Source: Ingram School of Nursing

This seems a fitting time to share a simple tale of the power of communication. It was nonverbal communication that I recall being stressed during our nursing education during the days the faculty were devising the McGill Model of Nursing. Our first exposure to patients in 1977 was to approach people in the out-patient clinics at the Royal Victoria Hospital, initiate conversations with them, about why they were there, and in that short time earn their trust so that they might allow us to accompany them in to their time with the physician. This taught us much about the various forms of communication people use, and that we as nurses used as well. Many clinical reports would be written analyzing what each person we met said or did and what we said or did in response as we learned a greater awareness of the power in all forms of communication.

My first job after graduation in 1980 was in the referral hospital for northern Newfoundland and Labrador in St Anthony’s. The Grand Banks off Newfoundland was a sought after site for the fisheries industry by countries all over the world. Working on the Obstetrics and Gynecology ward was a great learning experience. I was the first Canadian nurse with a degree among many British midwives so I had to win their trust and approval. One day a group of giggling nurse/midwives on my shift told me that I had been selected to go and talk to a woman who was not my patient. I was to find out if she had had a bowel movement post-surgery. This patient had been flown to the hospital by a helicopter medivac, from a Russian fishing trawler, for severe abdominal pain – a ruptured ectopic pregnancy was the final diagnosis. She was now three or four days post op and after extensive exploratory abdominal surgery they needed to know if she had had a bowel movement. As I started down the hallway they all laughed saying they think she only speaks Russian. Hmm what to do as I could converse in two languages only?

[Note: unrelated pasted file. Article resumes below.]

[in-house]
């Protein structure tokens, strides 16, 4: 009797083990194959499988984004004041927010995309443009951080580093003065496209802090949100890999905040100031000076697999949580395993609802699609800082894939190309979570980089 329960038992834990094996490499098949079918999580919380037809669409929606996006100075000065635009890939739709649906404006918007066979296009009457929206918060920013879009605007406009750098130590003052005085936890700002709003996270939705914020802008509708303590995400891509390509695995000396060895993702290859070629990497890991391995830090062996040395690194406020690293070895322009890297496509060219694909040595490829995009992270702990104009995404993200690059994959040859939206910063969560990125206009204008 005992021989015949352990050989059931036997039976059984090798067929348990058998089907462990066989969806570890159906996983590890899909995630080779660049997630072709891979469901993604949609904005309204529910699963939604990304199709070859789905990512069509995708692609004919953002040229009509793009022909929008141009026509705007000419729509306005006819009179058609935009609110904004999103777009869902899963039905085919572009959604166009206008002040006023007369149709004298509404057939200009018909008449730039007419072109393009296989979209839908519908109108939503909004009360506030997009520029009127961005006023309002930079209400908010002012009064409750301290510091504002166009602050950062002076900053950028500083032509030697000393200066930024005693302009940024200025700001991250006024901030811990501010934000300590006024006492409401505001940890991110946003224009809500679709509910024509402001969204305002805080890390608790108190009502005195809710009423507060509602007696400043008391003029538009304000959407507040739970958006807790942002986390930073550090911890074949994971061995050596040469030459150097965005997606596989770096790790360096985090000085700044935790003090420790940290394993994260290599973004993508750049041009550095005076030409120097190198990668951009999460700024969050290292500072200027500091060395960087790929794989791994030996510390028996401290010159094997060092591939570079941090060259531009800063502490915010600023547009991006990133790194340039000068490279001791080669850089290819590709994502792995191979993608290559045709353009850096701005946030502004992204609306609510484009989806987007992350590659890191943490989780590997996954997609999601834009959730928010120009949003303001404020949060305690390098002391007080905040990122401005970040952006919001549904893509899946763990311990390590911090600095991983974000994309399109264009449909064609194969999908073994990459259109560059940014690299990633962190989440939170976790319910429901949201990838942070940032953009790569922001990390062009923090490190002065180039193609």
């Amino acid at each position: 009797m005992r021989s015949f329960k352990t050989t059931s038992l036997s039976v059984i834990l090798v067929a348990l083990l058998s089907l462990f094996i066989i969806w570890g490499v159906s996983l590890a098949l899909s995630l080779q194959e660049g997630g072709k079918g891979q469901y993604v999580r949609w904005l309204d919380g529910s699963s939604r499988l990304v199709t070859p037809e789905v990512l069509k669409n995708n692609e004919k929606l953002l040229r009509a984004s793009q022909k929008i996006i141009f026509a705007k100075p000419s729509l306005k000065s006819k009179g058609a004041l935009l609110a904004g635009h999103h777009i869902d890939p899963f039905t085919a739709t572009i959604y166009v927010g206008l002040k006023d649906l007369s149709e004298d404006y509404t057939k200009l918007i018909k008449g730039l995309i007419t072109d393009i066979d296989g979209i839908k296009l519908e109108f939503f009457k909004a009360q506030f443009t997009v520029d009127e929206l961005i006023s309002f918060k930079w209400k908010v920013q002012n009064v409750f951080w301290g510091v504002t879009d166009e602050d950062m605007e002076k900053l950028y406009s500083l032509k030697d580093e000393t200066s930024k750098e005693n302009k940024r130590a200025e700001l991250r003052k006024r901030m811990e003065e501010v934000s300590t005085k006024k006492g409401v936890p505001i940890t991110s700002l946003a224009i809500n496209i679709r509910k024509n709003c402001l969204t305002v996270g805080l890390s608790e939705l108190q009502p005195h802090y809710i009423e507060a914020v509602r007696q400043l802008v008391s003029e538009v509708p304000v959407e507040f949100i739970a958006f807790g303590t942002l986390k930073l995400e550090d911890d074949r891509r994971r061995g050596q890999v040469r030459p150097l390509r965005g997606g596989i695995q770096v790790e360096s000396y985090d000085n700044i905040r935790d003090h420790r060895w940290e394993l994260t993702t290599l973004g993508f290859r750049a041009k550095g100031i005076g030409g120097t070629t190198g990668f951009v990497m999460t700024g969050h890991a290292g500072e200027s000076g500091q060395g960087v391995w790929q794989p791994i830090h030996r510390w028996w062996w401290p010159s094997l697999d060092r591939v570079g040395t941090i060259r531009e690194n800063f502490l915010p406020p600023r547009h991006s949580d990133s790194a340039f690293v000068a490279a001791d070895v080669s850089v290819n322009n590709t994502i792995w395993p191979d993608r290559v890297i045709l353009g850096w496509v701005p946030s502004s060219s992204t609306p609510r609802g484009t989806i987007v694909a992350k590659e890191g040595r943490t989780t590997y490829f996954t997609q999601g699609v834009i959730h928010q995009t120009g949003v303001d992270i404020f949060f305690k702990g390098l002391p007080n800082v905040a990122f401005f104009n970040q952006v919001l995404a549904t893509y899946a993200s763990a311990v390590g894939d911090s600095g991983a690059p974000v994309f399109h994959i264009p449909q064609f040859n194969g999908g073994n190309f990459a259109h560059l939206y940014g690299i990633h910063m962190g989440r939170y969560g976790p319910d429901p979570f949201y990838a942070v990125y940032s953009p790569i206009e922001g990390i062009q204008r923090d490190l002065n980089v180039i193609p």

Armed with my piece of paper and pen I went into the room. Greeting the woman I boldly proceeded to act out charades, with some sound effects, and drew drawings as I went through the whole process of defecation. The lady was totally baffled watching this nurse gesturing to the bathroom, squatting and grimacing while drawing on her paper, but as I repeated the charades with my drawings her eyes suddenly widened and she started to laugh. Holding a pillow to her abdomen to lessen her pain I too laughed with relief as she realised what I was asking. We had a great hug and after that she would always chuckle when she saw me. Over the days prior to discharge I was always assigned to her and we forged a friendship learning about each other, her family, her work on the fishing trawler and home country of Poland. Along with our ongoing charades we would draw all over the paper towels by her sink; maps, stick figures, fish, boats, food and more. I taught her English words and she taught me Polish words while I concentrated on her specific discharge teaching needs. My collegues always remarked with wonder that I could find out so much from her but not speak the same language.

Communication in all its forms is so vital in Nursing. It is the strength at the heart of all that nurses do and all the different forms of communication must never be ignored or forgotten. I had the privilege of communicating with patients, their families, nursing students, physicians and other health professionals during my varied nursing career in Canada’s Arctic, Scotland, the US and other parts of Canada. Working with people has been so personally rewarding, but most of all fun. Without speaking words we share and learn so very much.


Story of Strength by:

Deirdre Waywell

Former Student, Class of 1980